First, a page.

Nothing sounds like polyurethane suitcase wheels bumping over bricks. You could record that sound and play it to anyone and they’d be able to tell in a second it’s the sound of a suitcase being wheeled around, it’s the sound of someone arriving or someone leaving.
This morning it was the sound of my girlfriend starting our new life by herself. It kills me that I couldn’t be there with her, stepping onto that plane together, hand in hand to face whatever the future brings. Instead I’m left behind, sitting on my bed in a room as bare as it was before she moved in.
And round and round in my head the same line from the same song plays on infinite repeat.
Baby I’ve been here before, I’ve seen this room and I’ve walked this floor, you know I used to live alone before I knew ya…
I never bothered to decorate my bedroom before J-Rab moved in. It was functional; bed, bedside table, lamp, bookshelf, washing basket. Patrick Bateman would have loved it. Then she arrived with her photographs and her drawings and her Indian elephants and her stars and the space I lived in came alive.
I’ll never forget the Saturday when her and Jenni-fuh busied themselves for hours cutting little golden moons and stars and spaceships out of some wrapping paper they found and sticking them up on our living room wall. It wasn’t long after I started this blog if I remember correctly, you can go here if you want to read that post.
I arrived home on Friday to find J-Rab taking the last of those stars down. There’s only a tiny crescent moon left, high up where her and Jenni-Fuh asked me to put it, too close to the ceiling for either of them to reach.
I think I’ll leave it up there.
We drove most of the way to the airport in silence this morning, her hand resting lightly on my thigh as I drove, and ironically, it was one of the most beautiful mornings Joburg has had in weeks.
“Well, at least Joburg is giving you a nice farewell,” I said.
“Yeah, great. It pisses down with rain for almost the entire summer, then on the day I leave the weather couldn’t be better.”
“Heh heh, yeah,” I chuckled, “asshole city.”
The man at the check-in counter told us J-Rab’s luggage was 2 kilos over the limit and looked like he was going to do something about it until the two of us verbally clothes-lined the motherfucker.
“C’mon, she’s moving her whole life down to Cape Town, everything! How the hell do you expect her to keep to your ridiculous 20kg limit? So she’s 2 kgs over, I’m pretty sure the plane’s still going to be able to take off. Please dude, help us out here, this is an emotional time for us both…”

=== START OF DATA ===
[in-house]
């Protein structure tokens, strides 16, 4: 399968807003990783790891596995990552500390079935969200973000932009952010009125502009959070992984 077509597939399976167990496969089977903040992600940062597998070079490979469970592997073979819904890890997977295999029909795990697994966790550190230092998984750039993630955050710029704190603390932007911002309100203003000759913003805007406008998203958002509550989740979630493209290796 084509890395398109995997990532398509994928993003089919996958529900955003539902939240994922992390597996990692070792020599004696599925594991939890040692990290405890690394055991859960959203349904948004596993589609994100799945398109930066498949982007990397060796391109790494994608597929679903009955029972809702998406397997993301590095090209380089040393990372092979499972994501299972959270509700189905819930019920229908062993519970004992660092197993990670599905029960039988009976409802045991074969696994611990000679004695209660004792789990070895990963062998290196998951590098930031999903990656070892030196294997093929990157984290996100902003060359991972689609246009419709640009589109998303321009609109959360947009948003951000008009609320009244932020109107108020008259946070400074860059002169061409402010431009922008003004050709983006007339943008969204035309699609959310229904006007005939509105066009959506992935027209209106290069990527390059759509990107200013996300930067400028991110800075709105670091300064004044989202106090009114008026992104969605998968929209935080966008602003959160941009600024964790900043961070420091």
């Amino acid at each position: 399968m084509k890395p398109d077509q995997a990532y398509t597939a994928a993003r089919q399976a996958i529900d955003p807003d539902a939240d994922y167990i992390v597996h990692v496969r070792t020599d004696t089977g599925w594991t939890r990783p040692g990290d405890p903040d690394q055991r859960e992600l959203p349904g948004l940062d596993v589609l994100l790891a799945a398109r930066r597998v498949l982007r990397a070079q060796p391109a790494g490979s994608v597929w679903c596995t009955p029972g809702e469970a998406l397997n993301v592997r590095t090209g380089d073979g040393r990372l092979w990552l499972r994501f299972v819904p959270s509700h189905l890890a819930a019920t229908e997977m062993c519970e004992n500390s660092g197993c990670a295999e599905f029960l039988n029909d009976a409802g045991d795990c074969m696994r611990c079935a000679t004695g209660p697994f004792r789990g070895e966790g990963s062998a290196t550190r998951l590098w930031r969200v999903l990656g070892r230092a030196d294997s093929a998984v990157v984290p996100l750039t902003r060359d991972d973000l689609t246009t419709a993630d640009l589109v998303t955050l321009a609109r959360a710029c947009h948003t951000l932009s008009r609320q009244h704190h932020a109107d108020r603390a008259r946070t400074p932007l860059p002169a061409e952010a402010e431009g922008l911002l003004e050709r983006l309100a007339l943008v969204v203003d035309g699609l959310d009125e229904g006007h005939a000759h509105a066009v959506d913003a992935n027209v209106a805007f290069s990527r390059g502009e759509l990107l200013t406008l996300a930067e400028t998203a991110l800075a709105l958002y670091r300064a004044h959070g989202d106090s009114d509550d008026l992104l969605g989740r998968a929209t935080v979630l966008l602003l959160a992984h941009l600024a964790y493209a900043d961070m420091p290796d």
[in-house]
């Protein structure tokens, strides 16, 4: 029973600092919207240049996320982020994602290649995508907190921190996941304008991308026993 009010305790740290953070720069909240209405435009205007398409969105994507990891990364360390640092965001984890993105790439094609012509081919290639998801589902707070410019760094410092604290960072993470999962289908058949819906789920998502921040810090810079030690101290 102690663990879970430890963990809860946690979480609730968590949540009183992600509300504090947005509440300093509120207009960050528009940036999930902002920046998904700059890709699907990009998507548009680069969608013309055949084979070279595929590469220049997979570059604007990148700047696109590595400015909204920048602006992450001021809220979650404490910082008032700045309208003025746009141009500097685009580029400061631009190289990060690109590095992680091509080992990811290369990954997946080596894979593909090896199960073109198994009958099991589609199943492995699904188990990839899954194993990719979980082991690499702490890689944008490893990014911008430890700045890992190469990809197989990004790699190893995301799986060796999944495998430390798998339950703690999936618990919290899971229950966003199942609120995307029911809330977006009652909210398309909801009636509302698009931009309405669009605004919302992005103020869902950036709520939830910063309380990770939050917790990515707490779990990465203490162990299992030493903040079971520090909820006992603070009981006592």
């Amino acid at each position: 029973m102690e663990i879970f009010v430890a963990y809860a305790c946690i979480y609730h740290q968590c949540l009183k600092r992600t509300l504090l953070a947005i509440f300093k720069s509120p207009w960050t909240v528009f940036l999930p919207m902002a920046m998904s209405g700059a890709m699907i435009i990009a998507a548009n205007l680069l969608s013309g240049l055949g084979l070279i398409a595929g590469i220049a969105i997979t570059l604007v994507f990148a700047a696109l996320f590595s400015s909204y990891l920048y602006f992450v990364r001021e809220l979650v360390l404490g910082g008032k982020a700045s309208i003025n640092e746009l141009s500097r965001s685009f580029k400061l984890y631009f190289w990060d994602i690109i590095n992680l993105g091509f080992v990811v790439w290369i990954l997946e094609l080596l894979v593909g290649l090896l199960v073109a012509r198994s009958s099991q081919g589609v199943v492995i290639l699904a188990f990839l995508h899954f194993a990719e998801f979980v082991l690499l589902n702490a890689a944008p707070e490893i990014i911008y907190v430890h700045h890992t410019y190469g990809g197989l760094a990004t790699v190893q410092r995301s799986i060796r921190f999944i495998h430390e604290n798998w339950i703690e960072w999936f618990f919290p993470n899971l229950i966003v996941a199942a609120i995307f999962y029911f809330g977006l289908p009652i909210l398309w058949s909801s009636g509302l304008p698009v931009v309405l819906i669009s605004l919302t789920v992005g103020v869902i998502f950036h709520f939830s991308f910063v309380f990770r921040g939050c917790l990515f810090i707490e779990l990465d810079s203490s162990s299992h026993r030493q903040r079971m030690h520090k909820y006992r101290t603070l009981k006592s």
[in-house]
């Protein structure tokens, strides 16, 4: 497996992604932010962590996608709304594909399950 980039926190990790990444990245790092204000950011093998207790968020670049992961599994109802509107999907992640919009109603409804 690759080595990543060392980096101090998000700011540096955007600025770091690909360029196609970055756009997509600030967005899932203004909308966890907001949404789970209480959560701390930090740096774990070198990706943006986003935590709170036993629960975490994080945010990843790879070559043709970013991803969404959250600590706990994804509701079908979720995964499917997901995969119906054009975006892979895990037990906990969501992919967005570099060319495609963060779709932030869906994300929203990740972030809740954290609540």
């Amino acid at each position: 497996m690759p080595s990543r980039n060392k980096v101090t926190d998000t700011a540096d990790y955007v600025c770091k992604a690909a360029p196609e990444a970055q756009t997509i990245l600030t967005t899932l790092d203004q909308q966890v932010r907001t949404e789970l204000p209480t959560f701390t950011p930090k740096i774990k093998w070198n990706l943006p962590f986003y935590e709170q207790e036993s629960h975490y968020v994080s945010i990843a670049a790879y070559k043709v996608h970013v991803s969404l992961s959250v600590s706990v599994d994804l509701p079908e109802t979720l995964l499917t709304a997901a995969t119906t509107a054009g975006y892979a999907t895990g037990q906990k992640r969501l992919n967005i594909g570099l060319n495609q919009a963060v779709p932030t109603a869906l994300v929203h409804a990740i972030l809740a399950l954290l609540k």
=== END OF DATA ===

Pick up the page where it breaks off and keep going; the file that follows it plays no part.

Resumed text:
Of course he let it slide. Only problem was J-Rab’s overhead luggage was the size of a St Bernard, but he let that slide too. We make a great team, my lioness and me. I wouldn’t want to fuck with us.
I held her for a long time before she went through the departures gate, but it wasn’t long enough. I watched her take her laptop out of her bag and put it through the x-ray machine along with the St Bernard and then put it back in on the other side.
She turned and waved one last time, I waved too. I swallowed hard.
I spent the rest of the morning at Peggles’ flat – he was actually arriving back from Cape Town at the same time J-Rab was leaving so I gave him a lift from the airport back to his flat and drank coffee there and tried to enjoy the morning.
By lunchtime it was pissing down again and I drove through the deluge back home and wandered aimlessly around the flat, opening the cupboards, staring into the fridge, stacking the dirty dishes but not washing them, eating the couscous salad J-Rab made us for dinner last night and then finally collapsing onto the bed with all my clothes on and falling into a restless sleep.
We watched Dexter until 3 in the morning together, season two, we had to finish it before she left because it’s not the same watching it alone. I think I dreamed about it, but I can’t be sure.
I know I dreamed about something.
She called once she’d arrived at our new place and took some pictures with her phone and sent them to me.
I found myself squinting at them, trying to get a feel for the place, weighing up the pros and cons. Here the pictures are. It’s weird to think this is going to be the place where I’m going to live and you, a bunch of perfect strangers mostly, know as much about how it looks as I do.
Tomorrow I’ll wake up and look at this city with new eyes. I’ll drive down the same roads I have been for years, but they’ll carry a certain charm that they didn’t before and the tiny details that make up this city will jump out at me, larger than life because in two weeks and two days, I’m packing everything up and hitting the open road.
In my mind I can see myself pulling into the dusty driveway of the wooden house where we’re going to live and I can see her running out the front door, her henna-red hair moving in slow waves as the afternoon sun sets quietly behind us, and the distance between us closes for the last time.
It’s not long now… not long at all.